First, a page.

The Queen’s Gambit was one of Netflix’s biggest and most beloved series, and it’s now being adapted for the stage.
In fact, the series has clocked up well over 62 million household views since first airing, which makes it Netflix’s biggest scripted limited series to date.
Considering it took 30 years to get even into production, this is a remarkable achievement.
Based on the 1983 novel of the same name by Walter Tevis, The Queen’s Gambit is set in the 60s and follows the story of orphaned chess prodigy Beth Harmon, who overcomes all the obstacles in her life to become a champion.
Anya Taylor-Joy, who of course played Beth and is currently collecting award wins for her performance, recently spoke about why she thinks people connected with Beth’s story so strongly, saying: “Passion is just exciting. I think from the minute you see how passionate she is about chess, it kind of draws you into it in that way.”
Referring to the show’s beautiful costumes and intricately detailed sets, she also admitted that, yes, it’s also “very pretty to look at, so that never hurts”.
After its seven-episode run, and the story coming to a nice and tidy end, it’s clear that there won’t be a second season of the show.
But for fans who want a bit more of the surprisingly glamorous world of chess in their lives, it’s just been announced that The Queen’s Gambit is returning as a musical stage production.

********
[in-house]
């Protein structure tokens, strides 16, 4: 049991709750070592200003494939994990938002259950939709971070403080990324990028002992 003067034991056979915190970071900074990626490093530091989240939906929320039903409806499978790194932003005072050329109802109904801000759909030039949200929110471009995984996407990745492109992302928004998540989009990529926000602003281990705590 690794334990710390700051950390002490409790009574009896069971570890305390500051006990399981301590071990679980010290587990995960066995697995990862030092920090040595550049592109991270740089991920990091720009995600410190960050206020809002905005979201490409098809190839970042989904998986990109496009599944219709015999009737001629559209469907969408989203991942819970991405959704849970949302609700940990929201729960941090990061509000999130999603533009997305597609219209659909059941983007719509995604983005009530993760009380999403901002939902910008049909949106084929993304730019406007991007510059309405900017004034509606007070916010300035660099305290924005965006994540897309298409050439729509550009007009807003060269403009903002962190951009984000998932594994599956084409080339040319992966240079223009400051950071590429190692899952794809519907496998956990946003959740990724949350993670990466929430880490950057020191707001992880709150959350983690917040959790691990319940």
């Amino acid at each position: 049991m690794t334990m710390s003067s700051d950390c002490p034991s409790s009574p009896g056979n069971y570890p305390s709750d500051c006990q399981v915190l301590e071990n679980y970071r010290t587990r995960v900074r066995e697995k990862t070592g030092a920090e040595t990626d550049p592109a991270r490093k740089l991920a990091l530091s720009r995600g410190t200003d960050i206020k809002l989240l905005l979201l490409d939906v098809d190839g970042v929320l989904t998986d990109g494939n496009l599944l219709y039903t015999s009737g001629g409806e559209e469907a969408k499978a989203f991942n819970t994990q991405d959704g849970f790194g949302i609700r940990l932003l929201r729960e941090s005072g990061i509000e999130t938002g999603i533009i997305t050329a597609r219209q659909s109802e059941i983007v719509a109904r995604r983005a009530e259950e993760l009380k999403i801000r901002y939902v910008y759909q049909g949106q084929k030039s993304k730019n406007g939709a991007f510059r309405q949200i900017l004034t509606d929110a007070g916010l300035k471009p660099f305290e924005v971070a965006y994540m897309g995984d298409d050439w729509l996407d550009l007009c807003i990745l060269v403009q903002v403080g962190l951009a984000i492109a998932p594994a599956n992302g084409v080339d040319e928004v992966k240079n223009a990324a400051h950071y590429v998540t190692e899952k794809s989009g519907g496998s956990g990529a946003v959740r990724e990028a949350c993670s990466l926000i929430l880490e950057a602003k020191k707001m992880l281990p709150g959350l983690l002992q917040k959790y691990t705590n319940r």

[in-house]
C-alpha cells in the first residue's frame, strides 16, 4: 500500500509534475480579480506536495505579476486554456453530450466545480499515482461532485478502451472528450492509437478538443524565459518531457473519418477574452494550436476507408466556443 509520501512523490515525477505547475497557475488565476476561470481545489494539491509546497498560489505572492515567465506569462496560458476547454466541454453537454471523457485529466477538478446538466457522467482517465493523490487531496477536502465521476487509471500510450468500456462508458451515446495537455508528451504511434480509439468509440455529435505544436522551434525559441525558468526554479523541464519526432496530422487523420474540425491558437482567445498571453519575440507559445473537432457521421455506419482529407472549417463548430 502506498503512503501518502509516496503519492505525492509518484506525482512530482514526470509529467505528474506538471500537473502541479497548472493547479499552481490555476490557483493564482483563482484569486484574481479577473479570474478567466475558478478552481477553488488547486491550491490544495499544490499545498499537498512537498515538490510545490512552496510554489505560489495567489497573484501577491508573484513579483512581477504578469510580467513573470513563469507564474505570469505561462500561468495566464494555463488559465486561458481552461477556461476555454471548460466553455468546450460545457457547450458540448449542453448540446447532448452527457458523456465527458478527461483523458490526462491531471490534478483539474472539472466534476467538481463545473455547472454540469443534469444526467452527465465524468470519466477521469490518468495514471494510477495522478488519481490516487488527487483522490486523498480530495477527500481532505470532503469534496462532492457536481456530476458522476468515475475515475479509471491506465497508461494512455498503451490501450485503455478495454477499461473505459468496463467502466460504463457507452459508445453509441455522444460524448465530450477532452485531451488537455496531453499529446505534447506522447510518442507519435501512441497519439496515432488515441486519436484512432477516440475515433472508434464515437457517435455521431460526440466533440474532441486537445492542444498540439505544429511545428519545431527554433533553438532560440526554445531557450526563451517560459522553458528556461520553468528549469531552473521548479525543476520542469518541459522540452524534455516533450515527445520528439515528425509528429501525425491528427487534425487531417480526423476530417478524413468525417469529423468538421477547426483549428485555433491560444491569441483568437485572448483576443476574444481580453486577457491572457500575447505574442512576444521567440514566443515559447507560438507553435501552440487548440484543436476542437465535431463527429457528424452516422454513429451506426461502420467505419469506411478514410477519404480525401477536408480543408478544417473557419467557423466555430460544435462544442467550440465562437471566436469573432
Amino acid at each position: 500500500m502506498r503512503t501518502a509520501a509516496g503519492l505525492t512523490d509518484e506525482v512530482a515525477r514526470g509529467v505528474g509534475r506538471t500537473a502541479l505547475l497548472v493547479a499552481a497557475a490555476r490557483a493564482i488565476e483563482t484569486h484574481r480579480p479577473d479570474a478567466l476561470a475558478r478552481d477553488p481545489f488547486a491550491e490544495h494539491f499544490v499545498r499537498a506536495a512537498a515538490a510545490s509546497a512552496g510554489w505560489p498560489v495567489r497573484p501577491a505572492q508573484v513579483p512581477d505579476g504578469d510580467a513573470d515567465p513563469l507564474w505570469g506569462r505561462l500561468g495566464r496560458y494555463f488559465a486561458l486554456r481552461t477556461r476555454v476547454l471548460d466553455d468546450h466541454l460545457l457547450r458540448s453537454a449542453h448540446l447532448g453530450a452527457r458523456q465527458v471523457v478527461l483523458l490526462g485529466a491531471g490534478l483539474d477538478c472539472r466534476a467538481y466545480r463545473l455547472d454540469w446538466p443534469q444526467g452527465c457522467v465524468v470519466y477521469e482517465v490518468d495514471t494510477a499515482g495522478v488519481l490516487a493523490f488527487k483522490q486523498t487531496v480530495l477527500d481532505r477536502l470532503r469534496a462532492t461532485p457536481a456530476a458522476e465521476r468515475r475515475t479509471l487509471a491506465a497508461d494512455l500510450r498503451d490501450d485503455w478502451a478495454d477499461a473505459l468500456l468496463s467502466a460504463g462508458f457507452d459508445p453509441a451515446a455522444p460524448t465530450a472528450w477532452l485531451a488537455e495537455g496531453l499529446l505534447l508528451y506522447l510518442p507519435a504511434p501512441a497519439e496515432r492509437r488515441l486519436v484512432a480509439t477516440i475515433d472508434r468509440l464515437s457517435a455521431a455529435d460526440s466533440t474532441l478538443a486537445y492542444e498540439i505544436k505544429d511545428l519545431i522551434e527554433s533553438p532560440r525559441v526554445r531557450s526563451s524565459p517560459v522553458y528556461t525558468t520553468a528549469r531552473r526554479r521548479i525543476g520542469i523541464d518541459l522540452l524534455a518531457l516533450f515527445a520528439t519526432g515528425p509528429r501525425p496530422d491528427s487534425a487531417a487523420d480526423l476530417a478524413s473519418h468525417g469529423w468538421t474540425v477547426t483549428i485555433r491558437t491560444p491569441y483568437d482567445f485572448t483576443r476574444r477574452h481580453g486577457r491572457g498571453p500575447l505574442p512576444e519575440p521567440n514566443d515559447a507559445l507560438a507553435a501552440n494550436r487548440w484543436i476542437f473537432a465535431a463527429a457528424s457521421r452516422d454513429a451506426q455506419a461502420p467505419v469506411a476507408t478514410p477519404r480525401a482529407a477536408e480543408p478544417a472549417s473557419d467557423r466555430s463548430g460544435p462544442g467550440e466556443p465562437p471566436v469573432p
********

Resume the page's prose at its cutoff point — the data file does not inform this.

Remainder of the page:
As confirmed by Variety, the stage rights to Tevis’ novel have been acquired by the entertainment company Level Forward – the producers behind the 2018 musical based on Alanis Morissette’s album Jagged Little Pill.
“It is a privilege for Level Forward to lead the charge of bringing The Queen’s Gambit to the stage through the beloved and enduring craft of musical theatre,” said Level Forward’s CEO, Adrienne Becker, and producer Julia Dunetz in a statement.
“Audiences are already sharing in the friendship and fortitude of the story’s inspiring women who energize and sustain Beth Harmon’s journey and ultimate triumph,” the statement added. “The story is a siren call amidst our contemporary struggles for gender and racial equity, and we’re looking forward to moving the project forward.”
While we don’t know exactly where or when the musical will hit the stage, it’s probable that it will kick off in New York just like the company’s previous productions. It’s also likely that by opening night, we’ll live in a world where fans will finally have the freedom to go to the theatre again.
Hollie is a digital writer at Stylist.co.uk, mainly covering the daily news on women’s issues, politics, celebrities and entertainment. She also keeps an ear out for the best podcast episodes to share with readers. Oh, and don’t even get her started on Outlander…